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Research Brief

Canada Central Bank

June 2022

mm canada finances

Central Bank Lifts Key Policy Rate For a
Third Time, Indicates Greater Hikes Ahead

Bank of Canada maintains aggressive stance to battle inflation. As previously messaged, the Bank of Canada is following through on its plan to raise the overnight rate multiple times, in an attempt to stymie historic inflation. The most recent 50-basis-point hike on June 1 was the third elevation this year and the second of this magnitude. Based on the central bank’s June statement, additional increases are in store as the year progresses, with a 75-basis-point jump on the table at their next meeting in July. This aggressive response comes amid lingering upward pressure on the price of goods and services, driven by supply chains disruptions, geopolitical conflict, fiscal stimulus and a rapid economic recovery. The consumer price index hit a three-plus decade high in April at 6.8 per cent, above the target range for over a year now.

Select segments of real estate outperform in current climate. Commercial real estate assets, in general, tend to retain their values better than most other investment options in a high inflation environment. The multifamily, self-storage and hospitality segments, in particular, are in a stronger position as they can recalibrate rents more often over a shorter duration. Demand drivers for these asset types are also improving. A growing population buoyed by immigration alongside robust job growth supports household formation, aiding demand for apartments and self-storage. Meanwhile, looser travel restrictions should release pent-up demand for getaways, boosting hotel occupancy rates.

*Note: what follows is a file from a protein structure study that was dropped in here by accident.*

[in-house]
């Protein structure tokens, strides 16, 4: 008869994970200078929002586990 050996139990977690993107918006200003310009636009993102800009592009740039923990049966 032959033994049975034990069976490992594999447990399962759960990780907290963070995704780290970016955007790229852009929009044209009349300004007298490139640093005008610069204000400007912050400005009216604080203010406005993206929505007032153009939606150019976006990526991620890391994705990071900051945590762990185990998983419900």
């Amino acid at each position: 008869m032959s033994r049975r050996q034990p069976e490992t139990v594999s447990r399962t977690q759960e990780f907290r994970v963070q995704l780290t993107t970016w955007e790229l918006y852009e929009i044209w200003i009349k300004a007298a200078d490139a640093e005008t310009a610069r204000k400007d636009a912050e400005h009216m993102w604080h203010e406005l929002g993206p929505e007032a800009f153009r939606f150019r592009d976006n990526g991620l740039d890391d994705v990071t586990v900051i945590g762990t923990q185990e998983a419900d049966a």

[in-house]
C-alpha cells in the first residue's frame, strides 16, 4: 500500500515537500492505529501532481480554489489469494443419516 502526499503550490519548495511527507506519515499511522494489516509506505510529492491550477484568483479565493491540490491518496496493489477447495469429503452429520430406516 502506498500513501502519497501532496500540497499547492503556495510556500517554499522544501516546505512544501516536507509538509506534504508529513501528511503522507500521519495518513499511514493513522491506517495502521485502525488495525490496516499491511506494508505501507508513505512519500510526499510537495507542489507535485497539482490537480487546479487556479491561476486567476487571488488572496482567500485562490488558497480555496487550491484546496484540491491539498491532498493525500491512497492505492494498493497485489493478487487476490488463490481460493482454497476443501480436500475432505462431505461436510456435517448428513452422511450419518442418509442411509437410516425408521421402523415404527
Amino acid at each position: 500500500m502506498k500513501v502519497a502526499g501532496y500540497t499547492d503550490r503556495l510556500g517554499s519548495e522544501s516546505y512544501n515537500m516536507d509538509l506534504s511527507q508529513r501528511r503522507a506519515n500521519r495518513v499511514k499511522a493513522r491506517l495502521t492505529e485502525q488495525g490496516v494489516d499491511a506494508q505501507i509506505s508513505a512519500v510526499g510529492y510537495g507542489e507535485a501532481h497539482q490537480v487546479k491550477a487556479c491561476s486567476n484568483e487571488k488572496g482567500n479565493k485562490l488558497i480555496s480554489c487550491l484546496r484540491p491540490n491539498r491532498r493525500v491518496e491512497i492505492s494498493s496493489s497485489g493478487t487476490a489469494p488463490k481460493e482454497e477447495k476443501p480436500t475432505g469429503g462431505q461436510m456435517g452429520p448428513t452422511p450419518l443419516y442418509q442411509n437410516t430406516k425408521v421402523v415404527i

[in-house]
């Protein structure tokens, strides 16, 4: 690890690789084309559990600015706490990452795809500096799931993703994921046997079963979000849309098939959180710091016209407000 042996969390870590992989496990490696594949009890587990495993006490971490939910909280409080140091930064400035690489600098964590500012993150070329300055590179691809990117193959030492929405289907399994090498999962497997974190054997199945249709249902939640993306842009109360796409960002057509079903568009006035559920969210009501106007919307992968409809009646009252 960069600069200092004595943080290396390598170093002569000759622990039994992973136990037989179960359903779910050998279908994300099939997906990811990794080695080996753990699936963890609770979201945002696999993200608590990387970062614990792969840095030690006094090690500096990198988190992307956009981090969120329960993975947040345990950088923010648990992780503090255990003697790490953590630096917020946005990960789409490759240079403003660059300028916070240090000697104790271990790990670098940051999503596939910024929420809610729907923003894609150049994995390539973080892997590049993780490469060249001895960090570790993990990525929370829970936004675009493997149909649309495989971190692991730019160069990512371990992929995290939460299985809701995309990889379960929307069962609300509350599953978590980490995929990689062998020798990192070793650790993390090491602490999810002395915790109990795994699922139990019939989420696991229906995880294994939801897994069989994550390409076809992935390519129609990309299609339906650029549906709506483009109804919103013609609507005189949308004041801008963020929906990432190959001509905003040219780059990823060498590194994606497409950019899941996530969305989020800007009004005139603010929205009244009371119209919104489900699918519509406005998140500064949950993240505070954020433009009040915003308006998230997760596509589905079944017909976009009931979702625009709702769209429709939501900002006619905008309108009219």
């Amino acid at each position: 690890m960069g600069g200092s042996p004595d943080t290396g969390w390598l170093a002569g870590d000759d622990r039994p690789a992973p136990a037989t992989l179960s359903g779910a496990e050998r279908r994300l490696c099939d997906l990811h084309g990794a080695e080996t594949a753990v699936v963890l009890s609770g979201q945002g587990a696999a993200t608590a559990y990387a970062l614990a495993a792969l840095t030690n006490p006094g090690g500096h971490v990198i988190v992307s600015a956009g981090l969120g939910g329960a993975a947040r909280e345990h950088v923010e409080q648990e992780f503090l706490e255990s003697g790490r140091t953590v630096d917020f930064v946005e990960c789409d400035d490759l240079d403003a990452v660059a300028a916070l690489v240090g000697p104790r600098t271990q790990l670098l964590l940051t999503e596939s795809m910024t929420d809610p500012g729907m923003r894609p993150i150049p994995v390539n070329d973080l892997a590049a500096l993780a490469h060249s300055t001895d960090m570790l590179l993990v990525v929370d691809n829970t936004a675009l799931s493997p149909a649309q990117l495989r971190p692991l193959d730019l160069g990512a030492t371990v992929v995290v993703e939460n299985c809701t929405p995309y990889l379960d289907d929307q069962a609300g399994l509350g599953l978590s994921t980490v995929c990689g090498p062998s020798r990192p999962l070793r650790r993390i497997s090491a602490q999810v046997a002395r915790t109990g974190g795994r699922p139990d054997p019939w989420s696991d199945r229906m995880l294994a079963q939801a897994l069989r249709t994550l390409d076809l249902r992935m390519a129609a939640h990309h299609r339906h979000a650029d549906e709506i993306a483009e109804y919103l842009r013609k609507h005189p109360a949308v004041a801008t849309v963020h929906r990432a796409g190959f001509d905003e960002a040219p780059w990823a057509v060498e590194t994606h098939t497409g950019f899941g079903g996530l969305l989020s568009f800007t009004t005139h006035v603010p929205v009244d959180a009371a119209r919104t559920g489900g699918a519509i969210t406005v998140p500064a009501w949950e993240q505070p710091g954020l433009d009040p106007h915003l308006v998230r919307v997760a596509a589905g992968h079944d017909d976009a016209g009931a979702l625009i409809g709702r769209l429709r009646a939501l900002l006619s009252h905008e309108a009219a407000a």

Economic Considerations

Sturdy labour market reduces recession risks. Higher interest rates can weigh on economic growth, which is a trade-off the central bank will need to balance as it moves to tame inflation. Recent economic indicators suggest that a recession is not imminent, however. The addition of more than 215,000 jobs during the first four months of 2022 brought the national headcount more than 500,000 roles above the 2019 level. Unemployment also dropped to the lowest mark in more than 40 years to 5.2 per cent in April, evidence that the labour market is stout enough to endure some turbulence. Nonetheless, consumer sentiment fell to a 17-month low in May, largely tied to a swift reversal in the housing market as mortgage rates swelled.

Immediate impact falls on single-family housing. Increased borrowing costs promptly cooled the housing market after an extended period of price run-ups. The number of home sales weakened by almost 13 per cent month-over-month in April, producing the first benchmark price decline in two years. Even so, for-sale inventories remain very tight while prices and now borrowing costs have moved up significantly, which will facilitate robust demand for rentals.


 

1.50%

0.25%

Key Policy Rate in June 2022

Key Policy Rate in June 2021

  

*  CPI Through April; Bond Yield Through May 
Sources: Marcus & Millichap Research Services; 
Bank of Canada; Bloomberg Nanos; Canadian Real Estate Association; Capital Economics; StatCan

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